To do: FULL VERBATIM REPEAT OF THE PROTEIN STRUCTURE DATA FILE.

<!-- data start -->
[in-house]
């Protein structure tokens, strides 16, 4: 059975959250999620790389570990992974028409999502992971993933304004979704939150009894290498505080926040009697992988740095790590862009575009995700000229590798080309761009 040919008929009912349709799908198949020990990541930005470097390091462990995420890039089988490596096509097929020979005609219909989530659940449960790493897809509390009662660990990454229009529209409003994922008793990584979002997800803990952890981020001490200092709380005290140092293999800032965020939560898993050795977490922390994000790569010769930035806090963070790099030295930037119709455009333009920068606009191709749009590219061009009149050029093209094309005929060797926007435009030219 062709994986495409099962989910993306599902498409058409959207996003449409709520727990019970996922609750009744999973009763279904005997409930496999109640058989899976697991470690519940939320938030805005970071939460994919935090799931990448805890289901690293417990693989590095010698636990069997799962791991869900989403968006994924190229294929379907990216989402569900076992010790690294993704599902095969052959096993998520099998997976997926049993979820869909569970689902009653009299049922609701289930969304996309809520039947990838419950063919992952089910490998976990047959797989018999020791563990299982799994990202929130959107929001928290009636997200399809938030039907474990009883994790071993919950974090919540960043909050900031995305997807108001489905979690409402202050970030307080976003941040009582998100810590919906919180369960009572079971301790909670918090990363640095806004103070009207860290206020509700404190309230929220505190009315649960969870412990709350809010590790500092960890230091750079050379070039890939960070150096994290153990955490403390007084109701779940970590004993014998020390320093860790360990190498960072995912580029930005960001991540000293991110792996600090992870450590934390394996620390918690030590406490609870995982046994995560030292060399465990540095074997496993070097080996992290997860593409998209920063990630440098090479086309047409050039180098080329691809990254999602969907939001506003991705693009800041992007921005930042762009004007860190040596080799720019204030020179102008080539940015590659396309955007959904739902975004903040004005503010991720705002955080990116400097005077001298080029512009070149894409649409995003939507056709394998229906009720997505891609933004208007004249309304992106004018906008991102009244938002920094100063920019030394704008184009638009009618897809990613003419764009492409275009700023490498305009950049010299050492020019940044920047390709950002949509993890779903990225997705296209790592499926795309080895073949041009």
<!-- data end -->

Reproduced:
[in-house]
């Protein structure tokens, strides 16, 4: 059975959250999620790389570990992974028409999502992971993933304004979704939150009894290498505080926040009697992988740095790590862009575009995700000229590798080309761009 040919008929009912349709799908198949020990990541930005470097390091462990995420890039089988490596096509097929020979005609219909989530659940449960790493897809509390009662660990990454229009529209409003994922008793990584979002997800803990952890981020001490200092709380005290140092293999800032965020939560898993050795977490922390994000790569010769930035806090963070790099030295930037119709455009333009920068606009191709749009590219061009009149050029093209094309005929060797926007435009030219 062709994986495409099962989910993306599902498409058409959207996003449409709520727990019970996922609750009744999973009763279904005997409930496999109640058989899976697991470690519940939320938030805005970071939460994919935090799931990448805890289901690293417990693989590095010698636990069997799962791991869900989403968006994924190229294929379907990216989402569900076992010790690294993704599902095969052959096993998520099998997976997926049993979820869909569970689902009653009299049922609701289930969304996309809520039947990838419950063919992952089910490998976990047959797989018999020791563990299982799994990202929130959107929001928290009636997200399809938030039907474990009883994790071993919950974090919540960043909050900031995305997807108001489905979690409402202050970030307080976003941040009582998100810590919906919180369960009572079971301790909670918090990363640095806004103070009207860290206020509700404190309230929220505190009315649960969870412990709350809010590790500092960890230091750079050379070039890939960070150096994290153990955490403390007084109701779940970590004993014998020390320093860790360990190498960072995912580029930005960001991540000293991110792996600090992870450590934390394996620390918690030590406490609870995982046994995560030292060399465990540095074997496993070097080996992290997860593409998209920063990630440098090479086309047409050039180098080329691809990254999602969907939001506003991705693009800041992007921005930042762009004007860190040596080799720019204030020179102008080539940015590659396309955007959904739902975004903040004005503010991720705002955080990116400097005077001298080029512009070149894409649409995003939507056709394998229906009720997505891609933004208007004249309304992106004018906008991102009244938002920094100063920019030394704008184009638009009618897809990613003419764009492409275009700023490498305009950049010299050492020019940044920047390709950002949509993890779903990225997705296209790592499926795309080895073949041009």